|Submission Date||Dec. 20, 2019|
OP-5: Building Energy Efficiency
|2.80 / 6.00||
Facilities Business Manager
Electricity use, performance year (report kilowatt-hours):
|Imported electricity||5,191,122 Kilowatt-hours||17,712.11 MMBtu|
|Electricity from on-site, non-combustion facilities/devices (e.g., renewable energy systems)||1,416,745 Kilowatt-hours||4,833.93 MMBtu|
Stationary fuels and thermal energy, performance year (report MMBtu):
|Stationary fuels used on-site to generate electricity and/or thermal energy||373,341 MMBtu|
|Imported steam, hot water, and/or chilled water||0 MMBtu|
Total site energy consumption, performance year:
Gross floor area of building space, performance year:
Floor area of energy intensive space, performance year:
|Laboratory space||87,356 Square Feet|
|Healthcare space||0 Square Feet|
|Other energy intensive space||17,843 Square Feet|
EUI-adjusted floor area, performance year:
Degree days, performance year:
|Heating degree days||5,929 Degree-Days (°F)|
|Cooling degree days||999 Degree-Days (°F)|
Total degree days, performance year:
Start and end dates of the performance year (or 3-year period):
|Start date||End date|
|Performance period||July 1, 2018||June 30, 2019|
Total site energy consumption per unit of EUI-adjusted floor area per degree day, performance year:
Electricity use, baseline year (report kWh):
|Imported electricity||28,426,545 Kilowatt-hours||96,991.37 MMBtu|
|Electricity from on-site, non-combustion facilities/devices (e.g., renewable energy systems)||0 Kilowatt-hours||0 MMBtu|
Stationary fuels and thermal energy, baseline year (report MMBtu):
|Stationary fuels used on-site to generate electricity and/or thermal energy||74,787.70 MMBtu|
|Imported steam, hot water, and/or chilled water||150,287 MMBtu|
Total site energy consumption, baseline year:
Gross floor area of building space, baseline year:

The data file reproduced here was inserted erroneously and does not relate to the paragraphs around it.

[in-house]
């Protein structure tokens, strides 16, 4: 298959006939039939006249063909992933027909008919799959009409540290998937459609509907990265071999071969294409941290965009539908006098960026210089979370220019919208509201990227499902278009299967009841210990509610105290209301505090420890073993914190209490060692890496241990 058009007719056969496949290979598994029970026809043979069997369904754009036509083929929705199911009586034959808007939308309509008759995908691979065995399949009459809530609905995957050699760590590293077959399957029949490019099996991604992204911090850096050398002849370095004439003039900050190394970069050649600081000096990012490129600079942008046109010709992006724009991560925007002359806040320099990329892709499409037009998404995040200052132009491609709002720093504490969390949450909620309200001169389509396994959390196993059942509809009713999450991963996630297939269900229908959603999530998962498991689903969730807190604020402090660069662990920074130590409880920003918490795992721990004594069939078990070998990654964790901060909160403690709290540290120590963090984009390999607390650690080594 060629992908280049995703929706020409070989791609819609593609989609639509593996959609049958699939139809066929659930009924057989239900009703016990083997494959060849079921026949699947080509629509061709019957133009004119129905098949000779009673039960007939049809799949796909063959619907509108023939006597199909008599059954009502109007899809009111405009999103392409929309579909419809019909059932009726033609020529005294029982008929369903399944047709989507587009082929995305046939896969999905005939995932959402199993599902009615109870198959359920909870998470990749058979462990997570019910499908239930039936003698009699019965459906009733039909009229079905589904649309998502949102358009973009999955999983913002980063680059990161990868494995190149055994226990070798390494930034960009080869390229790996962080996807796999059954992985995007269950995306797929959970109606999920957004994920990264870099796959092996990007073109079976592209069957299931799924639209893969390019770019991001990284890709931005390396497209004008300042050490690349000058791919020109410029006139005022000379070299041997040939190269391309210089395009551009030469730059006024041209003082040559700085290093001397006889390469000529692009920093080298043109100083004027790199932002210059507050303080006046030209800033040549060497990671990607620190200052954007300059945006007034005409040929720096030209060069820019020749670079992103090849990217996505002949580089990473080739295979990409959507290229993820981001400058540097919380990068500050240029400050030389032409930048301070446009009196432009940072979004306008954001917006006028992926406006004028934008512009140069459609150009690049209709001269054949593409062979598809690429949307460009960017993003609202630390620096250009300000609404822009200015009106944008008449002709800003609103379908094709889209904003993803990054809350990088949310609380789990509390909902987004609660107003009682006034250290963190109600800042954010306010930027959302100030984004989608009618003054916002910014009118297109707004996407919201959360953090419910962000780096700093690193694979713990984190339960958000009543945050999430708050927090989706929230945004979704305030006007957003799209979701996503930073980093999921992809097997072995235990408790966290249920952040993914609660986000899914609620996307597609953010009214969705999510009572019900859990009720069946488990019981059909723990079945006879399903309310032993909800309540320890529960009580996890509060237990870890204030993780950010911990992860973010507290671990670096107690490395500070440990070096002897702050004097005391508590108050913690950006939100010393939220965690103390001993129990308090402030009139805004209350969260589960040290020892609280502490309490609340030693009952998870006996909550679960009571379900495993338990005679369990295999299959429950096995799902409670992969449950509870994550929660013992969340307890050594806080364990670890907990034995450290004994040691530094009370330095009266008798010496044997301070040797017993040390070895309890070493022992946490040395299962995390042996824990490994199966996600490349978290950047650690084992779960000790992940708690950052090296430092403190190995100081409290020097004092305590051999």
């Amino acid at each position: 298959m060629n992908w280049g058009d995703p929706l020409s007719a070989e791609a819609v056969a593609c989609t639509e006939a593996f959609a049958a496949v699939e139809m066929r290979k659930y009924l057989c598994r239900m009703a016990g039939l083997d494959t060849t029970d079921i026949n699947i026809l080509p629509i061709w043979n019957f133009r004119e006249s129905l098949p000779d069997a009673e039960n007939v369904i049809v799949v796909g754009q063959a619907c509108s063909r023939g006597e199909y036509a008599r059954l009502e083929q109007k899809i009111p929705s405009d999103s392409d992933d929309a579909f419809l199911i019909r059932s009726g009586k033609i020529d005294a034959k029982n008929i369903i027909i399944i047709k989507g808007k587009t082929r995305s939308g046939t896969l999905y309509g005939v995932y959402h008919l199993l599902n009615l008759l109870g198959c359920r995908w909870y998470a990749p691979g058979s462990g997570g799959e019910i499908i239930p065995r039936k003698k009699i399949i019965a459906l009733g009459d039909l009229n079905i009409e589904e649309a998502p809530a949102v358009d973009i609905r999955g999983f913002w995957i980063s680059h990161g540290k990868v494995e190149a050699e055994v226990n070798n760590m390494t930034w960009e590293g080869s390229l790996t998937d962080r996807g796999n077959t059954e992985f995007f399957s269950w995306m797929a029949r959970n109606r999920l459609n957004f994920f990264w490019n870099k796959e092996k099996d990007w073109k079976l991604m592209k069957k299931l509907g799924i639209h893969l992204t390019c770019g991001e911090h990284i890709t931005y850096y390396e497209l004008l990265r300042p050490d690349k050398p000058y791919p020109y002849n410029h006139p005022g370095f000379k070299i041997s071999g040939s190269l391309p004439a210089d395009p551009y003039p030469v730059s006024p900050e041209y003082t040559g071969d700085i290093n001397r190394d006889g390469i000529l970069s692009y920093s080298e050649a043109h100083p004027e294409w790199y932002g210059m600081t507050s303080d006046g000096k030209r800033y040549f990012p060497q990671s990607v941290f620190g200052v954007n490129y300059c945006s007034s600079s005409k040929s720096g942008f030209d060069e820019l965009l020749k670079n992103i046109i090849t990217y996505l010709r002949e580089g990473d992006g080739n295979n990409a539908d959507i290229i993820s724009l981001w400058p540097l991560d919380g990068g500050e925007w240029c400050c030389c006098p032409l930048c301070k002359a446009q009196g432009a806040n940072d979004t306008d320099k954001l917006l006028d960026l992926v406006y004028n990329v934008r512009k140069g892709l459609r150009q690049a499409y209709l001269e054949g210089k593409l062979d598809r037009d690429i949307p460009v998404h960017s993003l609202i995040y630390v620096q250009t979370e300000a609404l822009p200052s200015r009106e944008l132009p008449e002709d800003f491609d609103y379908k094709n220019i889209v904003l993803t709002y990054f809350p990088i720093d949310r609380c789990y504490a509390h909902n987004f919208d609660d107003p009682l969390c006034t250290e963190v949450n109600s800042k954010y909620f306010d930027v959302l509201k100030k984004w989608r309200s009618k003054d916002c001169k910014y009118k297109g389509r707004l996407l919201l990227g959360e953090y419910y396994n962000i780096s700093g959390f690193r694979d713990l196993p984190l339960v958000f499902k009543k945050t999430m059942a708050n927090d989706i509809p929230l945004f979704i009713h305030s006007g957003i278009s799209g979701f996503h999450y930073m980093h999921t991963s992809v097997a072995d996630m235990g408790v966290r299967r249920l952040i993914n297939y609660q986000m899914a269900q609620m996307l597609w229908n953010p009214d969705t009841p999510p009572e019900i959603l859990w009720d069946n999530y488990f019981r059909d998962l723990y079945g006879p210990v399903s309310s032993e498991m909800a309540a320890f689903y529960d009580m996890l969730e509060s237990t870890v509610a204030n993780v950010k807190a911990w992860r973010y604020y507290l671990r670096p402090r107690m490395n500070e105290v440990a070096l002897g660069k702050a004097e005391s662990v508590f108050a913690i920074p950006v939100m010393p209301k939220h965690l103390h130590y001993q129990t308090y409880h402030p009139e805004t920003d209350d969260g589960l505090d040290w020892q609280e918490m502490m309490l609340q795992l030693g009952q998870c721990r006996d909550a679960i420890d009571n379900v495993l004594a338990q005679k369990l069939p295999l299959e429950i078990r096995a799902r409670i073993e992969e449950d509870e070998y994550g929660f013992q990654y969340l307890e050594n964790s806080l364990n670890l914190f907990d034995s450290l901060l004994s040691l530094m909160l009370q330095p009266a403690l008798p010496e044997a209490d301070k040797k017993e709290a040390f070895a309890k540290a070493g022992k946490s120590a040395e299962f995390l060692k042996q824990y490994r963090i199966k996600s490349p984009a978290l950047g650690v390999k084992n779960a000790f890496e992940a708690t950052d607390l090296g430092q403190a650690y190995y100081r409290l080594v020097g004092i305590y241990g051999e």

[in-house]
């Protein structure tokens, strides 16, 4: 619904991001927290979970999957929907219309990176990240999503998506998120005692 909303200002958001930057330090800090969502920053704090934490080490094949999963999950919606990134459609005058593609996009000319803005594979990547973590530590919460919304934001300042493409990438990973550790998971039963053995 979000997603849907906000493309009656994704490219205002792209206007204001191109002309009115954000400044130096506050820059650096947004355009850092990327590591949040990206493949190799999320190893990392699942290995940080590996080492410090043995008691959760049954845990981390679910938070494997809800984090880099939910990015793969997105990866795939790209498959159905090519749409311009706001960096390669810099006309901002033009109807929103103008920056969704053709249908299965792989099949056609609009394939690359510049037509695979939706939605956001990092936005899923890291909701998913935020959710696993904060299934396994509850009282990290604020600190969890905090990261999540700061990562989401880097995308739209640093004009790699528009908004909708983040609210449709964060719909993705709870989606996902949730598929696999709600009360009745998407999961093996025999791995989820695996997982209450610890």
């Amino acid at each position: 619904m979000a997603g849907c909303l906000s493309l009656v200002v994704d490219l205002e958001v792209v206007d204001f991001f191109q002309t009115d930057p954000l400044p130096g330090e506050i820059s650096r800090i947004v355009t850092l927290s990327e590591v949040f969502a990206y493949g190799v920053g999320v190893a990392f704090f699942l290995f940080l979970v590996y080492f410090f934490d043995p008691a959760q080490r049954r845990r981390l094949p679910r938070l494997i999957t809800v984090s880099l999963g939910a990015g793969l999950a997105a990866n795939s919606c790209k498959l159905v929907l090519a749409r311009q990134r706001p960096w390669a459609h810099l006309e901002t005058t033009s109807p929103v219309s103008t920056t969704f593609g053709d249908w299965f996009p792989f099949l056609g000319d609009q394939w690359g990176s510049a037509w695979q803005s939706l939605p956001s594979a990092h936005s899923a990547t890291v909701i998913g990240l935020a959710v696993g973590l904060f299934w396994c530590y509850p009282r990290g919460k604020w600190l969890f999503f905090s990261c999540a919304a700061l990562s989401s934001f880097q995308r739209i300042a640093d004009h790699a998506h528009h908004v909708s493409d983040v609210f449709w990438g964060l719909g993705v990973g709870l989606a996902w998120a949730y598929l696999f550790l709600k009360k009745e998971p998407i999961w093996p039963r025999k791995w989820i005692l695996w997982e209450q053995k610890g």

Start and end dates of the baseline year (or 3-year period):
|Start date||End date|
|Baseline period||July 1, 2007||June 30, 2008|
A brief description of when and why the energy consumption baseline was adopted:
FY 2008 is used as the baseline for greenhouse gas inventory reporting and is the first year for which we have complete (non-extrapolated) data.
Source-site ratio for imported electricity:
Total energy consumption per unit of floor area:
|Site energy||Source energy|
|Performance year||0.15 MMBtu / GSF||0.16 MMBtu / GSF|
|Baseline year||0.11 MMBtu / GSF||0.18 MMBtu / GSF|
Percentage reduction in total source energy consumption per unit of floor area from baseline:
Documentation to support the performance year energy consumption figures reported above:
A brief description of the institution's initiatives to shift individual attitudes and practices in regard to energy efficiency:
Since 2014, the Eco Facilitators Program has worked to change attitudes and practices within dorms on campus. Sustainability Interns have done the same in program houses and woodframes, where most upperclass students live.
Wesleyan instituted a very successful energy comfort policy in 2015 that establishes (and restricts) temperature ranges for summer and winter to control energy consumption. We are continually working to gain buy-in on this policy at the individual and group levels.